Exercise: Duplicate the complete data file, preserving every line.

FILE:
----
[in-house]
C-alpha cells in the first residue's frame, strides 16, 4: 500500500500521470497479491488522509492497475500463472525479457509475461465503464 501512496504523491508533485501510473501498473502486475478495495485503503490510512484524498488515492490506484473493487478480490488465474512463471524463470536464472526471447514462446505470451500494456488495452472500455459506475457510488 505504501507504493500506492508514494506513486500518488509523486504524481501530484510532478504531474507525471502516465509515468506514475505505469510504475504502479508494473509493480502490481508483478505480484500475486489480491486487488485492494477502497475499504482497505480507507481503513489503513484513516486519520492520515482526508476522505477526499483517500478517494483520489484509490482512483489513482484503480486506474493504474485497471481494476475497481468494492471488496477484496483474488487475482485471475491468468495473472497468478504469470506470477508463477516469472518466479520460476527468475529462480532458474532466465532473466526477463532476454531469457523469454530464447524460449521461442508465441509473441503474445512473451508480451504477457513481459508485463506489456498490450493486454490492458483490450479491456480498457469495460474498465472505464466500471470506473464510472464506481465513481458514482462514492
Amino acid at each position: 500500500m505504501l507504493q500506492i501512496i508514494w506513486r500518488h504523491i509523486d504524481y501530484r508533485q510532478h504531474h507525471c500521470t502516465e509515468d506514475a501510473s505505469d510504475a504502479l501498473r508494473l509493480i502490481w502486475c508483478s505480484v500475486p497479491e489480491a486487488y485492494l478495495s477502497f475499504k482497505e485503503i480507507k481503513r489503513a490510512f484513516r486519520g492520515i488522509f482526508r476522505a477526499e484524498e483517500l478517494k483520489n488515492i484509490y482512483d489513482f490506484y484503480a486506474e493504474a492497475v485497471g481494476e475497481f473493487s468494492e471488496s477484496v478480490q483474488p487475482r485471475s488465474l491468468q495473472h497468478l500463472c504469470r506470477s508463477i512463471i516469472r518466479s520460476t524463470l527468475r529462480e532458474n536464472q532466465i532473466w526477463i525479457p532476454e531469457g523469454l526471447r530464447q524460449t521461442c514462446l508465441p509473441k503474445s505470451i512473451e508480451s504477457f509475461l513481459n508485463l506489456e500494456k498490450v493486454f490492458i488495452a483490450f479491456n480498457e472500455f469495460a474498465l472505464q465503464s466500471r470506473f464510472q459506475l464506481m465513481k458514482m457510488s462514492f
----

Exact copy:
[in-house]
C-alpha cells in the first residue's frame, strides 16, 4: 500500500500521470497479491488522509492497475500463472525479457509475461465503464 501512496504523491508533485501510473501498473502486475478495495485503503490510512484524498488515492490506484473493487478480490488465474512463471524463470536464472526471447514462446505470451500494456488495452472500455459506475457510488 505504501507504493500506492508514494506513486500518488509523486504524481501530484510532478504531474507525471502516465509515468506514475505505469510504475504502479508494473509493480502490481508483478505480484500475486489480491486487488485492494477502497475499504482497505480507507481503513489503513484513516486519520492520515482526508476522505477526499483517500478517494483520489484509490482512483489513482484503480486506474493504474485497471481494476475497481468494492471488496477484496483474488487475482485471475491468468495473472497468478504469470506470477508463477516469472518466479520460476527468475529462480532458474532466465532473466526477463532476454531469457523469454530464447524460449521461442508465441509473441503474445512473451508480451504477457513481459508485463506489456498490450493486454490492458483490450479491456480498457469495460474498465472505464466500471470506473464510472464506481465513481458514482462514492
Amino acid at each position: 500500500m505504501l507504493q500506492i501512496i508514494w506513486r500518488h504523491i509523486d504524481y501530484r508533485q510532478h504531474h507525471c500521470t502516465e509515468d506514475a501510473s505505469d510504475a504502479l501498473r508494473l509493480i502490481w502486475c508483478s505480484v500475486p497479491e489480491a486487488y485492494l478495495s477502497f475499504k482497505e485503503i480507507k481503513r489503513a490510512f484513516r486519520g492520515i488522509f482526508r476522505a477526499e484524498e483517500l478517494k483520489n488515492i484509490y482512483d489513482f490506484y484503480a486506474e493504474a492497475v485497471g481494476e475497481f473493487s468494492e471488496s477484496v478480490q483474488p487475482r485471475s488465474l491468468q495473472h497468478l500463472c504469470r506470477s508463477i512463471i516469472r518466479s520460476t524463470l527468475r529462480e532458474n536464472q532466465i532473466w526477463i525479457p532476454e531469457g523469454l526471447r530464447q524460449t521461442c514462446l508465441p509473441k503474445s505470451i512473451e508480451s504477457f509475461l513481459n508485463l506489456e500494456k498490450v493486454f490492458i488495452a483490450f479491456n480498457e472500455f469495460a474498465l472505464q465503464s466500471r470506473f464510472q459506475l464506481m465513481k458514482m457510488s462514492f